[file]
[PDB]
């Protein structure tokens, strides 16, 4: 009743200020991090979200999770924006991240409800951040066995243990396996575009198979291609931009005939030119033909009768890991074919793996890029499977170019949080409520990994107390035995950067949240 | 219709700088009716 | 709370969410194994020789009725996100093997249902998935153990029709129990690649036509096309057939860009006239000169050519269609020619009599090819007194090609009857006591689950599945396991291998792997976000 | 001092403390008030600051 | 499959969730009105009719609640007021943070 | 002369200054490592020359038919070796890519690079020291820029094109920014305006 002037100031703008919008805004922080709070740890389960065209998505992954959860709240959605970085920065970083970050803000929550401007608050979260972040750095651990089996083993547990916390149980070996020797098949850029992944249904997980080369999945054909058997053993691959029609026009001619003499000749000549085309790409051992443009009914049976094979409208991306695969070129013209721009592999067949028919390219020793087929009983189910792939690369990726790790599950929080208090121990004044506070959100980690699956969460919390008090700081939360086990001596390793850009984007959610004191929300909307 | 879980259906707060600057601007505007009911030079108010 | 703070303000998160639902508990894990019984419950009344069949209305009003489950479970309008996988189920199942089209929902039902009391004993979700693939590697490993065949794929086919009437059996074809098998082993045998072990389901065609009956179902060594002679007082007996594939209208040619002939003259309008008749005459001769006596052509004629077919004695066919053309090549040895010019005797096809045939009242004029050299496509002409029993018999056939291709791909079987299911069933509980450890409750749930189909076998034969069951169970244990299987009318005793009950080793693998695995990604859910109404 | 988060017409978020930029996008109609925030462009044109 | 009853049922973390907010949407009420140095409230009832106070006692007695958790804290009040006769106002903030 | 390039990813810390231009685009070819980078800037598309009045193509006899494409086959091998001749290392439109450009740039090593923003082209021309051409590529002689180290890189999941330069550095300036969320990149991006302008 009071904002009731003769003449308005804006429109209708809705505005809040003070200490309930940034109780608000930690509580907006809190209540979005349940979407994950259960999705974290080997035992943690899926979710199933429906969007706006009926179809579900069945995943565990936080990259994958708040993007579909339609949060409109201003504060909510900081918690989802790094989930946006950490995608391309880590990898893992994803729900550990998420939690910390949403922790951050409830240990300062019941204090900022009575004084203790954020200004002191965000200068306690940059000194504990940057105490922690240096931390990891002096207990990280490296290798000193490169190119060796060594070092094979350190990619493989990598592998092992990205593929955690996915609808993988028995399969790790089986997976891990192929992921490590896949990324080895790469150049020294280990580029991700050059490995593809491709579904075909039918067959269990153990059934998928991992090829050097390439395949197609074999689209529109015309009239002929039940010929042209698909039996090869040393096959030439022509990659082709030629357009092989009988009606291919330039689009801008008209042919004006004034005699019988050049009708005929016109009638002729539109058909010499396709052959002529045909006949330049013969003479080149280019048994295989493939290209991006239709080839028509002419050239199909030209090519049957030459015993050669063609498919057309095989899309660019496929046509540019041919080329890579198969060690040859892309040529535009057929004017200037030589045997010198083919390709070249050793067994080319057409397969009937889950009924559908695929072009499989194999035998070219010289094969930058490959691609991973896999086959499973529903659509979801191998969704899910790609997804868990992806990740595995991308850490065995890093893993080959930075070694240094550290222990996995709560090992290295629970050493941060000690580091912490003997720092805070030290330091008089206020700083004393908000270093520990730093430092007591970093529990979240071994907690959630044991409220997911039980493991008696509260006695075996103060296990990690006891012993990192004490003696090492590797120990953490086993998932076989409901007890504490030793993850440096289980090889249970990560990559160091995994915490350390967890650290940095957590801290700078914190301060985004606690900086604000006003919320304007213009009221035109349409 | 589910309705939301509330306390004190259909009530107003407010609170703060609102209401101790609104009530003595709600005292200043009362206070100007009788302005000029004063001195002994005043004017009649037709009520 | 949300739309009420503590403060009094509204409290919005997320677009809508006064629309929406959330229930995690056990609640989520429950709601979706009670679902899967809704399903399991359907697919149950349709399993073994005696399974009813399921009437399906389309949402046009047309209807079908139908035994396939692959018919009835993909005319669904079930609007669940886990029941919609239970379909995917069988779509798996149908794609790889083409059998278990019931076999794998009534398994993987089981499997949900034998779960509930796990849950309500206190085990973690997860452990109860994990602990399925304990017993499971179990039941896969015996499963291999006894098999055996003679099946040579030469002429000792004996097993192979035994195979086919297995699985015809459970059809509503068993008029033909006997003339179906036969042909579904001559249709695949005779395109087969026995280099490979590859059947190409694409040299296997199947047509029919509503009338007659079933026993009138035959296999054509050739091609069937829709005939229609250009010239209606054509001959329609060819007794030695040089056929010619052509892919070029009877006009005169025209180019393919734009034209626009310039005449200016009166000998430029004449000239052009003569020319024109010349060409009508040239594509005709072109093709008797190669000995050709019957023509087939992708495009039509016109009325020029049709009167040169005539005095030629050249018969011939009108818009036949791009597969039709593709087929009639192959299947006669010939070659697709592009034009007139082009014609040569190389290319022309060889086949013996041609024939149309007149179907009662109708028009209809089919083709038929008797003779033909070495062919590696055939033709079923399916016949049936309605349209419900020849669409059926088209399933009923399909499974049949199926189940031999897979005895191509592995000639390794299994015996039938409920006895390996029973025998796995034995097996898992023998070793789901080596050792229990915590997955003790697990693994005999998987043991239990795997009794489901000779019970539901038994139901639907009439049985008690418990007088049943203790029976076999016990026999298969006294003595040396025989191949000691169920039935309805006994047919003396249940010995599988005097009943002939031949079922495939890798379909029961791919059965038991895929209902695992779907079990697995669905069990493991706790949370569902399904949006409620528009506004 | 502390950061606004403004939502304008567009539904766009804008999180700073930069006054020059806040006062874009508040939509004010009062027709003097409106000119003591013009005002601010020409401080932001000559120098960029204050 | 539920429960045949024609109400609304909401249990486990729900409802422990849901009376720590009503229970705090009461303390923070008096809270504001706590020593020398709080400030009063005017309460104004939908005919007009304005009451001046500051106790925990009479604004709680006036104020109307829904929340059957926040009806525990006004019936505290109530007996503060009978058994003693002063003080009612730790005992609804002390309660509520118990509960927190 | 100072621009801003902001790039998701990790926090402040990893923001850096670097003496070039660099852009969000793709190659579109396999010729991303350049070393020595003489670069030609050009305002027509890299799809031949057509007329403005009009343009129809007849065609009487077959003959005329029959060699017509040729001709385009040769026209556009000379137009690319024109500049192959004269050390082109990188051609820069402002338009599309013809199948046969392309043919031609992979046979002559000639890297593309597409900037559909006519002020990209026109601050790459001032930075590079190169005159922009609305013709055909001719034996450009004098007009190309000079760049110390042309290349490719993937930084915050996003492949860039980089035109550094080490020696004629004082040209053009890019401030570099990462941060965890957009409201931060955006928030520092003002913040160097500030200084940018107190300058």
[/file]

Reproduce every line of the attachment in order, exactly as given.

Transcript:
[PDB]
């Protein structure tokens, strides 16, 4: 009743200020991090979200999770924006991240409800951040066995243990396996575009198979291609931009005939030119033909009768890991074919793996890029499977170019949080409520990994107390035995950067949240 | 219709700088009716 | 709370969410194994020789009725996100093997249902998935153990029709129990690649036509096309057939860009006239000169050519269609020619009599090819007194090609009857006591689950599945396991291998792997976000 | 001092403390008030600051 | 499959969730009105009719609640007021943070 | 002369200054490592020359038919070796890519690079020291820029094109920014305006 002037100031703008919008805004922080709070740890389960065209998505992954959860709240959605970085920065970083970050803000929550401007608050979260972040750095651990089996083993547990916390149980070996020797098949850029992944249904997980080369999945054909058997053993691959029609026009001619003499000749000549085309790409051992443009009914049976094979409208991306695969070129013209721009592999067949028919390219020793087929009983189910792939690369990726790790599950929080208090121990004044506070959100980690699956969460919390008090700081939360086990001596390793850009984007959610004191929300909307 | 879980259906707060600057601007505007009911030079108010 | 703070303000998160639902508990894990019984419950009344069949209305009003489950479970309008996988189920199942089209929902039902009391004993979700693939590697490993065949794929086919009437059996074809098998082993045998072990389901065609009956179902060594002679007082007996594939209208040619002939003259309008008749005459001769006596052509004629077919004695066919053309090549040895010019005797096809045939009242004029050299496509002409029993018999056939291709791909079987299911069933509980450890409750749930189909076998034969069951169970244990299987009318005793009950080793693998695995990604859910109404 | 988060017409978020930029996008109609925030462009044109 | 009853049922973390907010949407009420140095409230009832106070006692007695958790804290009040006769106002903030 | 390039990813810390231009685009070819980078800037598309009045193509006899494409086959091998001749290392439109450009740039090593923003082209021309051409590529002689180290890189999941330069550095300036969320990149991006302008 009071904002009731003769003449308005804006429109209708809705505005809040003070200490309930940034109780608000930690509580907006809190209540979005349940979407994950259960999705974290080997035992943690899926979710199933429906969007706006009926179809579900069945995943565990936080990259994958708040993007579909339609949060409109201003504060909510900081918690989802790094989930946006950490995608391309880590990898893992994803729900550990998420939690910390949403922790951050409830240990300062019941204090900022009575004084203790954020200004002191965000200068306690940059000194504990940057105490922690240096931390990891002096207990990280490296290798000193490169190119060796060594070092094979350190990619493989990598592998092992990205593929955690996915609808993988028995399969790790089986997976891990192929992921490590896949990324080895790469150049020294280990580029991700050059490995593809491709579904075909039918067959269990153990059934998928991992090829050097390439395949197609074999689209529109015309009239002929039940010929042209698909039996090869040393096959030439022509990659082709030629357009092989009988009606291919330039689009801008008209042919004006004034005699019988050049009708005929016109009638002729539109058909010499396709052959002529045909006949330049013969003479080149280019048994295989493939290209991006239709080839028509002419050239199909030209090519049957030459015993050669063609498919057309095989899309660019496929046509540019041919080329890579198969060690040859892309040529535009057929004017200037030589045997010198083919390709070249050793067994080319057409397969009937889950009924559908695929072009499989194999035998070219010289094969930058490959691609991973896999086959499973529903659509979801191998969704899910790609997804868990992806990740595995991308850490065995890093893993080959930075070694240094550290222990996995709560090992290295629970050493941060000690580091912490003997720092805070030290330091008089206020700083004393908000270093520990730093430092007591970093529990979240071994907690959630044991409220997911039980493991008696509260006695075996103060296990990690006891012993990192004490003696090492590797120990953490086993998932076989409901007890504490030793993850440096289980090889249970990560990559160091995994915490350390967890650290940095957590801290700078914190301060985004606690900086604000006003919320304007213009009221035109349409 | 589910309705939301509330306390004190259909009530107003407010609170703060609102209401101790609104009530003595709600005292200043009362206070100007009788302005000029004063001195002994005043004017009649037709009520 | 949300739309009420503590403060009094509204409290919005997320677009809508006064629309929406959330229930995690056990609640989520429950709601979706009670679902899967809704399903399991359907697919149950349709399993073994005696399974009813399921009437399906389309949402046009047309209807079908139908035994396939692959018919009835993909005319669904079930609007669940886990029941919609239970379909995917069988779509798996149908794609790889083409059998278990019931076999794998009534398994993987089981499997949900034998779960509930796990849950309500206190085990973690997860452990109860994990602990399925304990017993499971179990039941896969015996499963291999006894098999055996003679099946040579030469002429000792004996097993192979035994195979086919297995699985015809459970059809509503068993008029033909006997003339179906036969042909579904001559249709695949005779395109087969026995280099490979590859059947190409694409040299296997199947047509029919509503009338007659079933026993009138035959296999054509050739091609069937829709005939229609250009010239209606054509001959329609060819007794030695040089056929010619052509892919070029009877006009005169025209180019393919734009034209626009310039005449200016009166000998430029004449000239052009003569020319024109010349060409009508040239594509005709072109093709008797190669000995050709019957023509087939992708495009039509016109009325020029049709009167040169005539005095030629050249018969011939009108818009036949791009597969039709593709087929009639192959299947006669010939070659697709592009034009007139082009014609040569190389290319022309060889086949013996041609024939149309007149179907009662109708028009209809089919083709038929008797003779033909070495062919590696055939033709079923399916016949049936309605349209419900020849669409059926088209399933009923399909499974049949199926189940031999897979005895191509592995000639390794299994015996039938409920006895390996029973025998796995034995097996898992023998070793789901080596050792229990915590997955003790697990693994005999998987043991239990795997009794489901000779019970539901038994139901639907009439049985008690418990007088049943203790029976076999016990026999298969006294003595040396025989191949000691169920039935309805006994047919003396249940010995599988005097009943002939031949079922495939890798379909029961791919059965038991895929209902695992779907079990697995669905069990493991706790949370569902399904949006409620528009506004 | 502390950061606004403004939502304008567009539904766009804008999180700073930069006054020059806040006062874009508040939509004010009062027709003097409106000119003591013009005002601010020409401080932001000559120098960029204050 | 539920429960045949024609109400609304909401249990486990729900409802422990849901009376720590009503229970705090009461303390923070008096809270504001706590020593020398709080400030009063005017309460104004939908005919007009304005009451001046500051106790925990009479604004709680006036104020109307829904929340059957926040009806525990006004019936505290109530007996503060009978058994003693002063003080009612730790005992609804002390309660509520118990509960927190 | 100072621009801003902001790039998701990790926090402040990893923001850096670097003496070039660099852009969000793709190659579109396999010729991303350049070393020595003489670069030609050009305002027509890299799809031949057509007329403005009009343009129809007849065609009487077959003959005329029959060699017509040729001709385009040769026209556009000379137009690319024109500049192959004269050390082109990188051609820069402002338009599309013809199948046969392309043919031609992979046979002559000639890297593309597409900037559909006519002020990209026109601050790459001032930075590079190169005159922009609305013709055909001719034996450009004098007009190309000079760049110390042309290349490719993937930084915050996003492949860039980089035109550094080490020696004629004082040209053009890019401030570099990462941060965890957009409201931060955006928030520092003002913040160097500030200084940018107190300058």